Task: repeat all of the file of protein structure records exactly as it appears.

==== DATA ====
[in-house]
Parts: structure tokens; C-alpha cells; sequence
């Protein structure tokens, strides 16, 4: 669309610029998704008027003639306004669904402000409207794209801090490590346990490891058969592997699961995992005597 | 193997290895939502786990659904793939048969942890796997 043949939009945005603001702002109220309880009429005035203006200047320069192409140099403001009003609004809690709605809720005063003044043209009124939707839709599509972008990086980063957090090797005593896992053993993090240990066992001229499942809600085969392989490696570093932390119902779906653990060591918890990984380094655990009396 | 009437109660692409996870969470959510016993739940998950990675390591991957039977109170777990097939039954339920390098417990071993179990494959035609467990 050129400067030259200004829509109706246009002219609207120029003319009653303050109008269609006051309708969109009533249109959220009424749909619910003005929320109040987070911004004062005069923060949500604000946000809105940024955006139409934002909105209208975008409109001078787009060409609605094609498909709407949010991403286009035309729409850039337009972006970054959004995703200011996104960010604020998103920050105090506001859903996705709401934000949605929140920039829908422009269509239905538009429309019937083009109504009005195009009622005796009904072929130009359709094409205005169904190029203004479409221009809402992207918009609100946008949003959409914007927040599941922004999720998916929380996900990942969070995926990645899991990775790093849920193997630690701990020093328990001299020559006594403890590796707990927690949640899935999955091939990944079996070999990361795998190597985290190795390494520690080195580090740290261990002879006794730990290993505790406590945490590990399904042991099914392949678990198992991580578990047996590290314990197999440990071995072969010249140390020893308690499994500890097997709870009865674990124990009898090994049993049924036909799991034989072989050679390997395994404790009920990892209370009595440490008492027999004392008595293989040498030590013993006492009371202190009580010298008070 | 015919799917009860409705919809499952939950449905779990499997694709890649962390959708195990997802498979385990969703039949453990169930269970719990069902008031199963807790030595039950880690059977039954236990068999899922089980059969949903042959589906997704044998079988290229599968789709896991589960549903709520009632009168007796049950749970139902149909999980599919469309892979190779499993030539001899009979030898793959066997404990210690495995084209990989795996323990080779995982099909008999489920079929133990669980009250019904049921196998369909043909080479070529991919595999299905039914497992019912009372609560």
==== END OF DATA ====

[in-house]
Parts: structure tokens; C-alpha cells; sequence
């Protein structure tokens, strides 16, 4: 669309610029998704008027003639306004669904402000409207794209801090490590346990490891058969592997699961995992005597 | 193997290895939502786990659904793939048969942890796997 043949939009945005603001702002109220309880009429005035203006200047320069192409140099403001009003609004809690709605809720005063003044043209009124939707839709599509972008990086980063957090090797005593896992053993993090240990066992001229499942809600085969392989490696570093932390119902779906653990060591918890990984380094655990009396 | 009437109660692409996870969470959510016993739940998950990675390591991957039977109170777990097939039954339920390098417990071993179990494959035609467990 050129400067030259200004829509109706246009002219609207120029003319009653303050109008269609006051309708969109009533249109959220009424749909619910003005929320109040987070911004004062005069923060949500604000946000809105940024955006139409934002909105209208975008409109001078787009060409609605094609498909709407949010991403286009035309729409850039337009972006970054959004995703200011996104960010604020998103920050105090506001859903996705709401934000949605929140920039829908422009269509239905538009429309019937083009109504009005195009009622005796009904072929130009359709094409205005169904190029203004479409221009809402992207918009609100946008949003959409914007927040599941922004999720998916929380996900990942969070995926990645899991990775790093849920193997630690701990020093328990001299020559006594403890590796707990927690949640899935999955091939990944079996070999990361795998190597985290190795390494520690080195580090740290261990002879006794730990290993505790406590945490590990399904042991099914392949678990198992991580578990047996590290314990197999440990071995072969010249140390020893308690499994500890097997709870009865674990124990009898090994049993049924036909799991034989072989050679390997395994404790009920990892209370009595440490008492027999004392008595293989040498030590013993006492009371202190009580010298008070 | 015919799917009860409705919809499952939950449905779990499997694709890649962390959708195990997802498979385990969703039949453990169930269970719990069902008031199963807790030595039950880690059977039954236990068999899922089980059969949903042959589906997704044998079988290229599968789709896991589960549903709520009632009168007796049950749970139902149909999980599919469309892979190779499993030539001899009979030898793959066997404990210690495995084209990989795996323990080779995982099909008999489920079929133990669980009250019904049921196998369909043909080479070529991919595999299905039914497992019912009372609560």